Figure 2: High power view showing scattered mononuclear and multilobated Hodgkin`s cells in a background of neutrophil polymorhs (H and E, ×200)

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Figure 3: Immunohistochemical staining for CD 30 antibody staining scattered Hodgkin`s cells (IHC, ×400)

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Figure 4: High power view of background thyroid showing features of Hashimoto`s thyroiditis (H and E, ×200)

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Primary thyroid lymphomas are almost always NHL of B cell origin, derived from mucosa associated lymphoid tissue. HL presenting in the thyroid is rare. In a review article by Wang et al., [2] the authors describe five cases of HL presenting as thyroid lesions and their review of English literature between 1962 and 2005 reveal 16 additional cases. All cases were classical HL, nodular sclerosing subtype. However, majority of these patients presented with stage II E disease with mediastinal or regional lymphnode involvement raising the question as to whether these cases represent primary thyroid tumors or reflect secondary involvement by nodal or thymic HL. Present case had no associated lymph node or mediastinal mass either on imaging studies or per-operatively, therefore, confirming origin of the tumor in the thyroid. In addition, residual thyroid tissue showed evidence of Hashimoto`s thyroiditis, an autoimmune disease, which is a well recognized precursor lesion for the development of lymphoma in extranodal sites. HL presenting as an abscess is only infrequently reported. Three reports with histological confirmation describe HL presenting as chest wall abscesses, [3],[4] one in association with old tuberculosis. [5] In all three cases, cultures failed to grow any organisms. A case of primary thyroid HL is presented here, which in addition to its occurrence at a rare site is interesting for its presentation as an abscess. This report also highlights the importance of submitting all surgical specimens for histology, even when it is surgically not indicated, which may not be the practice in primary hospitals. The patient was treated with chemotherapy, and at one year of follow up, the patient is well and free of disease.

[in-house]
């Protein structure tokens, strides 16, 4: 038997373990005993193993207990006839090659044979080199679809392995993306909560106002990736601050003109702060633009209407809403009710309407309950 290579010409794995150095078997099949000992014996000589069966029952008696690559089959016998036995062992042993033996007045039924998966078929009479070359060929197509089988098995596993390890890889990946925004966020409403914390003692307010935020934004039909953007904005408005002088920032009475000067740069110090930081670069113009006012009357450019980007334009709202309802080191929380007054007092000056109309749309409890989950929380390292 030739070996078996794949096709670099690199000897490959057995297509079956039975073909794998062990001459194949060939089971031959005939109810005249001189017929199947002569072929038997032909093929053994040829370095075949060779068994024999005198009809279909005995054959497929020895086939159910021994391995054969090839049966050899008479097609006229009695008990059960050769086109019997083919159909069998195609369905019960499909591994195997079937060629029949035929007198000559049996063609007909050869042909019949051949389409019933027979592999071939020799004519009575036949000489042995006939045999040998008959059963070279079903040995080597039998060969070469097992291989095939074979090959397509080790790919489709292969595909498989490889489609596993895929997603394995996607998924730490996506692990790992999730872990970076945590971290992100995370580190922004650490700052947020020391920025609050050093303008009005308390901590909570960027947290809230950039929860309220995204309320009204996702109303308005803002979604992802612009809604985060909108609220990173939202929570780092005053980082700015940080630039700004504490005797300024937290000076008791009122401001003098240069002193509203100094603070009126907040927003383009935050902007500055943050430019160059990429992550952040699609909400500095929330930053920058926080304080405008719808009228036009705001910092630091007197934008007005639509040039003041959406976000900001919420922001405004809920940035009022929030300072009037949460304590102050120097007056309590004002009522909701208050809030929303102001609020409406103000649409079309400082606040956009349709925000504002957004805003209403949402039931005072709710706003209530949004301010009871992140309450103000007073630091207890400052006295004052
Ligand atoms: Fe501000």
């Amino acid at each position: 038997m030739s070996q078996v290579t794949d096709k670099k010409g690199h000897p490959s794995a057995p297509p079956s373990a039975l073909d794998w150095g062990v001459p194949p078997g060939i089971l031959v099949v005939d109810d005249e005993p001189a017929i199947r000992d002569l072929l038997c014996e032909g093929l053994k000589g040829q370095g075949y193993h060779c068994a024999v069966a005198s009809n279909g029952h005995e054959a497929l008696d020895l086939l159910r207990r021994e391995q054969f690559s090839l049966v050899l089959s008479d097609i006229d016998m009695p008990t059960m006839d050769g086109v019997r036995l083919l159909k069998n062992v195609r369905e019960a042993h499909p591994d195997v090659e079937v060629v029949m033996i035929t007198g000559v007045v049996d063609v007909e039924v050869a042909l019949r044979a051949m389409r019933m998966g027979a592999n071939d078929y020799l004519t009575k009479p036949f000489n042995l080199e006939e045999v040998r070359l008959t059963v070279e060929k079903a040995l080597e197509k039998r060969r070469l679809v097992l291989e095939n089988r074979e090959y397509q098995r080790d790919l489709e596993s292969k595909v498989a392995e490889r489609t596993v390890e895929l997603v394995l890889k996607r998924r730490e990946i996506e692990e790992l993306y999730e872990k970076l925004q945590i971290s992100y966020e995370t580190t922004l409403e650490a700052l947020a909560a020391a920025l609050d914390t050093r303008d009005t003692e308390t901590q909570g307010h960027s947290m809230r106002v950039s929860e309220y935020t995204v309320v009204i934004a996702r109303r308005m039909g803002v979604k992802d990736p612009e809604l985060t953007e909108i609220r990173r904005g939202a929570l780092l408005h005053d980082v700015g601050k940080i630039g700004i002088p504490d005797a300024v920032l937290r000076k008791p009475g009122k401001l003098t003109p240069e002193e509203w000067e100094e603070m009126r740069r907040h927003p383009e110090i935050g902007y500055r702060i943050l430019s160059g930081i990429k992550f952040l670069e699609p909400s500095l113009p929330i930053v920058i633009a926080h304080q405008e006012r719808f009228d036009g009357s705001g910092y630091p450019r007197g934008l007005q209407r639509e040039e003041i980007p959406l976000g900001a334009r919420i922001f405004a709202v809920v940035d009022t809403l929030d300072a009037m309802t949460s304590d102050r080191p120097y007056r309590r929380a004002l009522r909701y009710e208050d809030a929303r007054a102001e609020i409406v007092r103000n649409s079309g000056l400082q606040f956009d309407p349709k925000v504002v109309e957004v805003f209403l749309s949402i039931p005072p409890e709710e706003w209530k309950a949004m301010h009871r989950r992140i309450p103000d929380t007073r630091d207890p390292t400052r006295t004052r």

References Top

1.Thieblemont C, Mayer A, Dumontet C, Barbier Y, Callet Bauchu E, Felman P, et al. Primary thyroid lymphoma is a heterogenous disease. J clin Endocrinol Metab 2002;87:105-11.  Back to cited text no. 1
    
2.Wang SA, Rahemtullah A, Faquin WC, Roepke J, Harris NL, Hasserjian RP. Hodgkin`s lymphoma of the thyroid: A clinicopathologic study of five cases and review of the literature. Mod Pathol 2005;18:1577-84.  Back to cited text no. 2
    
3.Stolk MF, Van der Lee I, Biesma DH, Geers TA, Seldenrijk CA. Hodgkin`s disease presenting as a parasternal chest wall mass. Noth J Med 1999;54:239-41.  Back to cited text no. 3
    
4.Khalbuss WE, Grigorian S, Mignone J, D`Agostino HJ. Chest wall abscess: An unusual presentation of Hodgkin`s lymphoma. Diagn cytopathol 2005;33:33-5.  Back to cited text no. 4
    
5.Karimi S, Mohammadi F, Pejhan S, Zahirifard S, Azari PA. An unusual presentation of Hodgkin`s lymphoma as a chest wall abscess in association with old TB. Tanaffos 2007;6:71-4.  Back to cited text no. 5
    

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Correspondence Address:
Renu M Thomas
Department of Pathology, Medical Trust Hospital, MG Road, Kochi - 682 016
India
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Source of Support: None, Conflict of Interest: None


DOI: 10.4103/0377-4929.94885

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    Figures

  [Figure 1], [Figure 2], [Figure 3], [Figure 4]